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Old Kasaan, on Prince of Wales Island, was inhabited by the Kaigani Haida. In 1902–1904 the villagers moved to a new site a few miles away, attracted by the employment opportunities of a copper mine and a salmon cannery. The Kasaan Bay Mining Company built new cottages for the villagers. At the old site, traditional plank houses and totem poles were left, testifying to an abandoned way of life. Vandalism and outright thievery of the totem poles was so depleting this collection of artifacts that the U.S. Forest Service designated the site a national monument. By the time the wheels of the federal government had turned, however, it was too late: the village was destroyed by fire on 25 August 1915. The site was designated a monument over a year later; apparently officials in Washington had not been informed of the disaster. After years of uncertainty concerning the proper treatment of Old Kasaan, restoration was judged impossible or impractical, and the designation was revoked in 1955.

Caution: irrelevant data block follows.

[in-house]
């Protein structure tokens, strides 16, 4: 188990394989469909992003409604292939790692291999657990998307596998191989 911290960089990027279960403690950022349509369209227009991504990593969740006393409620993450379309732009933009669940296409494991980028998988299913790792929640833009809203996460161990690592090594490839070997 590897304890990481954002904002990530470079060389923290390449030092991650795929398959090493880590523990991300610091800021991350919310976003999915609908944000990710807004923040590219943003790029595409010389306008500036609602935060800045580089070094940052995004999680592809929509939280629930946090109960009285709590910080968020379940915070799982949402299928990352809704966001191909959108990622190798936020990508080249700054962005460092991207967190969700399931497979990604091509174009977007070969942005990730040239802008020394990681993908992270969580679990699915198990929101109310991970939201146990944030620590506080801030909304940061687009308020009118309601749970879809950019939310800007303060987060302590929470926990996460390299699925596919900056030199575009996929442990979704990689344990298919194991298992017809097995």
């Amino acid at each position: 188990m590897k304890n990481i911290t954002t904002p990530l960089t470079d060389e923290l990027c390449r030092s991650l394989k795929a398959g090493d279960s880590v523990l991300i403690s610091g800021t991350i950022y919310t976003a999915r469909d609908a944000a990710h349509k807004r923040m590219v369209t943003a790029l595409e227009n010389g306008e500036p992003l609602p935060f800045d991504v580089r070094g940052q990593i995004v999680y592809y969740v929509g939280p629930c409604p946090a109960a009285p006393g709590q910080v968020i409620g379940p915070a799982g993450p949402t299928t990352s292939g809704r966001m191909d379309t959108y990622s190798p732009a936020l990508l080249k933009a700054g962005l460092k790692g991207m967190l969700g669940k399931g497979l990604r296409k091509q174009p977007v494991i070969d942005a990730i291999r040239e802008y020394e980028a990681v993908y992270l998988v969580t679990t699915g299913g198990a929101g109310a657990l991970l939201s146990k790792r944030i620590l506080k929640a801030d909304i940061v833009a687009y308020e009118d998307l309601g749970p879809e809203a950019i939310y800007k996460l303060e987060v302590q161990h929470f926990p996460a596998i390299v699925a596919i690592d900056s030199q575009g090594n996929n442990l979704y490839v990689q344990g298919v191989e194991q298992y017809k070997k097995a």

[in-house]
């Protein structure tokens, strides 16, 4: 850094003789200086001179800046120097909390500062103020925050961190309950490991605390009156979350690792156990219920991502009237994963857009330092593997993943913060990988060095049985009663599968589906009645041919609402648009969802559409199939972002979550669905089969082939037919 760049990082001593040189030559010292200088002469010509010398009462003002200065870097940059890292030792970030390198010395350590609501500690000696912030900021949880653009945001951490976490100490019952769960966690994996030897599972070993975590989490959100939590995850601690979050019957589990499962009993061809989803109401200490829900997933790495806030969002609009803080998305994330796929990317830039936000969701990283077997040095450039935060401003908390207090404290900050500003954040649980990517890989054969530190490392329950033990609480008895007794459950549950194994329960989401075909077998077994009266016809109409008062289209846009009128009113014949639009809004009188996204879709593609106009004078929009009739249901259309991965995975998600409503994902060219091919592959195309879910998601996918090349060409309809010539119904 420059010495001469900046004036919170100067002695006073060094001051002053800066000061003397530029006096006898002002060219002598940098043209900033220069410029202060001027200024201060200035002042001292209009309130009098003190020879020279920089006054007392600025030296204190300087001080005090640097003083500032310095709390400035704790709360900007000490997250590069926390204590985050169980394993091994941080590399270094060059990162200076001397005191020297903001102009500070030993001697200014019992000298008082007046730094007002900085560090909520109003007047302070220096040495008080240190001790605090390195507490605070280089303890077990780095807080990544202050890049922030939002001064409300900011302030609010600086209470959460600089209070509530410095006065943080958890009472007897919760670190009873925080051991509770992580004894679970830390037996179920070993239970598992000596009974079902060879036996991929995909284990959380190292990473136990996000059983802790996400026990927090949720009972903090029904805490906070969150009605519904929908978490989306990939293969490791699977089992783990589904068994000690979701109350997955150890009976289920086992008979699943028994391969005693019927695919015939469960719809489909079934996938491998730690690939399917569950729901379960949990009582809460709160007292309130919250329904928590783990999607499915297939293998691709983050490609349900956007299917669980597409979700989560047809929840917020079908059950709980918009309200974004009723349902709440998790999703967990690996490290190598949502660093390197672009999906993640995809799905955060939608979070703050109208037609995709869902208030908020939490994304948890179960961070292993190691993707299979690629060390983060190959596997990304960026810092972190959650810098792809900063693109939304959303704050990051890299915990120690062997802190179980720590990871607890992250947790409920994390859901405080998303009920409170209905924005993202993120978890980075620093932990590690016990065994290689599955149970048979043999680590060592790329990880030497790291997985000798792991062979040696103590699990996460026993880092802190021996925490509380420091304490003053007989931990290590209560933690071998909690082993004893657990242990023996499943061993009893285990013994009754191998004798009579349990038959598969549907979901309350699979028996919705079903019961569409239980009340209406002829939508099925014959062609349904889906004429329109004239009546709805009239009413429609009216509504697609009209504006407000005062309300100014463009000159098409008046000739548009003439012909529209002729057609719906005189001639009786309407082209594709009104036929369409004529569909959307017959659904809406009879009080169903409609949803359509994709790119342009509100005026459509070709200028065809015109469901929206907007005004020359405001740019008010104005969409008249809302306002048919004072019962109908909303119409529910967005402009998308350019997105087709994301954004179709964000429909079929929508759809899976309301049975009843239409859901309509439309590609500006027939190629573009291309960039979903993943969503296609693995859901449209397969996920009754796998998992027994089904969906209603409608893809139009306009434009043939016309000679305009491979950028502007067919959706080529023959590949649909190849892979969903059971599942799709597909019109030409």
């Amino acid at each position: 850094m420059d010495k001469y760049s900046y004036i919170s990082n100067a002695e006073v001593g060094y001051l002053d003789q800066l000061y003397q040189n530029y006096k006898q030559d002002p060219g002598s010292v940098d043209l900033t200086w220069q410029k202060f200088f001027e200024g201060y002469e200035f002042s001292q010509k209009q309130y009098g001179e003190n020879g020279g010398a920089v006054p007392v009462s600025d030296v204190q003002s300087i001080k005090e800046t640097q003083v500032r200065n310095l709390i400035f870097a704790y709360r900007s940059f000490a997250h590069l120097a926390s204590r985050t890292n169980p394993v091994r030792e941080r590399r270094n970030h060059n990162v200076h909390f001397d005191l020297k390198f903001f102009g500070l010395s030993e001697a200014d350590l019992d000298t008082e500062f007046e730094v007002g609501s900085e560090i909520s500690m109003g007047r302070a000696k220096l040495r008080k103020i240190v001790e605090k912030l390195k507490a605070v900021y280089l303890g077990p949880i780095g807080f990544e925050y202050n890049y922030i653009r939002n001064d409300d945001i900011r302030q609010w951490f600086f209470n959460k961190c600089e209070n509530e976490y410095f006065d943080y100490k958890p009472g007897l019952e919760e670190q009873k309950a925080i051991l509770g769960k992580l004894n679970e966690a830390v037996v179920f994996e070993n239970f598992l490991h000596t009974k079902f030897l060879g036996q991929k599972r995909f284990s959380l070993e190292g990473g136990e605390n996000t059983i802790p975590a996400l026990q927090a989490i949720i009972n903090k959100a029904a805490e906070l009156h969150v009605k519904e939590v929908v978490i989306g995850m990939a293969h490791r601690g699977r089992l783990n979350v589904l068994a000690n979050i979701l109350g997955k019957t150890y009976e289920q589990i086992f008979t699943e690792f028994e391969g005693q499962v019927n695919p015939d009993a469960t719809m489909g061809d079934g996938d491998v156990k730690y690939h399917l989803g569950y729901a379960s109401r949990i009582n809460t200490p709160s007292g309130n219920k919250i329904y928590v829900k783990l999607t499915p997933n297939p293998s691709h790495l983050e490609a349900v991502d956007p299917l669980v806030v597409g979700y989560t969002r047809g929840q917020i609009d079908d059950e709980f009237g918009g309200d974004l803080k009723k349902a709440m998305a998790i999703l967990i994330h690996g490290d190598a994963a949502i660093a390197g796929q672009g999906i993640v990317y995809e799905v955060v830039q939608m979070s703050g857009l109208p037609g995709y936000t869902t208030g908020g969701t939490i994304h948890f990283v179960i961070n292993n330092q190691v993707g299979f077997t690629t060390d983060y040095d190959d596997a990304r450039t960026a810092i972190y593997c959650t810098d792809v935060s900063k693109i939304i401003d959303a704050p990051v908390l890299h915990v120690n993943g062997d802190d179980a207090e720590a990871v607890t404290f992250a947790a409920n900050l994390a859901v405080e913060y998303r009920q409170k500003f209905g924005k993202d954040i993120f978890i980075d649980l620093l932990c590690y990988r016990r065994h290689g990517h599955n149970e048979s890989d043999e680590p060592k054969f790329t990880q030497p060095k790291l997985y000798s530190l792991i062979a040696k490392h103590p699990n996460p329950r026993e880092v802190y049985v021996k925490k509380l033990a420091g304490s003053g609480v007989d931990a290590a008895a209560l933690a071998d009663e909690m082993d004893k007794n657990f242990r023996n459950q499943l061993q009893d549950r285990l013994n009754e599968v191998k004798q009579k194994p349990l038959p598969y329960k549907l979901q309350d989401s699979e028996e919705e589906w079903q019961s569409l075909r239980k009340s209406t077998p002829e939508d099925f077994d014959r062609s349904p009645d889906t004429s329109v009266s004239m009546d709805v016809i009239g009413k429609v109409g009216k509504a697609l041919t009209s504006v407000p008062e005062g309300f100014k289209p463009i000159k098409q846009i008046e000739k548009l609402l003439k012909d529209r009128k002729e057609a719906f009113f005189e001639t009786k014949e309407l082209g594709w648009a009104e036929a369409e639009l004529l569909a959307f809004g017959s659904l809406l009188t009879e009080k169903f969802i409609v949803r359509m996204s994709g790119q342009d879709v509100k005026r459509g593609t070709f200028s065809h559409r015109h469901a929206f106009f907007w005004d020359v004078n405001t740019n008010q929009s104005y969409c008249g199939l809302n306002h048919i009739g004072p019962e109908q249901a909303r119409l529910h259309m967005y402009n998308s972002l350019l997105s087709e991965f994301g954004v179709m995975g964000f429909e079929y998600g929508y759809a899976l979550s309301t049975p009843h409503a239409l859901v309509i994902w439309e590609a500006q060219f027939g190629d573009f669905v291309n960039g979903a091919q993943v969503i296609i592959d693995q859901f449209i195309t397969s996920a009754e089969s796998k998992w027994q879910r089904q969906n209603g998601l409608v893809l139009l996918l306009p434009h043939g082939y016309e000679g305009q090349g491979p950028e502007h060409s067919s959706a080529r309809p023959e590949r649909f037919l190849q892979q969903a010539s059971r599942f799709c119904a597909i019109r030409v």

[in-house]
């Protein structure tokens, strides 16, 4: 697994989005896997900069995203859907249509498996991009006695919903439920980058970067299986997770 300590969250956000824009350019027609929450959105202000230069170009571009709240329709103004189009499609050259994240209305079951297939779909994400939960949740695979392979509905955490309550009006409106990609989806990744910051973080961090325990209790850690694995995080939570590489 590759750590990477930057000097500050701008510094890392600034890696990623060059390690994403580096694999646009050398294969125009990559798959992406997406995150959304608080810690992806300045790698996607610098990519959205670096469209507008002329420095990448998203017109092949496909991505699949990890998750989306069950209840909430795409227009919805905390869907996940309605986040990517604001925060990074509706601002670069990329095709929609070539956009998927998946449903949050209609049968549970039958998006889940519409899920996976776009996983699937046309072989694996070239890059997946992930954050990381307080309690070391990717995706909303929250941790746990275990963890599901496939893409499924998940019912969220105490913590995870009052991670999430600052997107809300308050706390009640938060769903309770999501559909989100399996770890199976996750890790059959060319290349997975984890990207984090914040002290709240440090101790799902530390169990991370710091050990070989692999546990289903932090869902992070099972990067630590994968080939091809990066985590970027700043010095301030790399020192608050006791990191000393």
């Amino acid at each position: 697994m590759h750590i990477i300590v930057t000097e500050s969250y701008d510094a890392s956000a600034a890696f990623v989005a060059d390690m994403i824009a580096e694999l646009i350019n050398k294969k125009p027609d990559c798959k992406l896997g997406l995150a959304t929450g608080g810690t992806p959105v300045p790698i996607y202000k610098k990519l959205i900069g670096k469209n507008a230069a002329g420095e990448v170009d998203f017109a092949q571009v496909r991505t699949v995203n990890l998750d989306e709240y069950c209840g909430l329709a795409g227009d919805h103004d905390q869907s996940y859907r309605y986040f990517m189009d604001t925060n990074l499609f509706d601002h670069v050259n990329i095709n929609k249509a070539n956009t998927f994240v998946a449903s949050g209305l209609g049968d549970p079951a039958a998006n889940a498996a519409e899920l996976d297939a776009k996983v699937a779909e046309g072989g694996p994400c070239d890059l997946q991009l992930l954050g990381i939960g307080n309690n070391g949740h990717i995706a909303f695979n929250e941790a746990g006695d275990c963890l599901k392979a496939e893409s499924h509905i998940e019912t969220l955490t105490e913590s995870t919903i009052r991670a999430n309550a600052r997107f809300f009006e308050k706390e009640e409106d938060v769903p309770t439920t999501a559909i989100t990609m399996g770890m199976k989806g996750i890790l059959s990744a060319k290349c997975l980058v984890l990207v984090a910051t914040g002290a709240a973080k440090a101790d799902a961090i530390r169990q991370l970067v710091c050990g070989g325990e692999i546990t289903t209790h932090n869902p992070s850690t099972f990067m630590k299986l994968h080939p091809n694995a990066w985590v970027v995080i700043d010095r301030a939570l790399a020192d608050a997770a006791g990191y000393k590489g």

Writing Credits

Alison K. Hoagland

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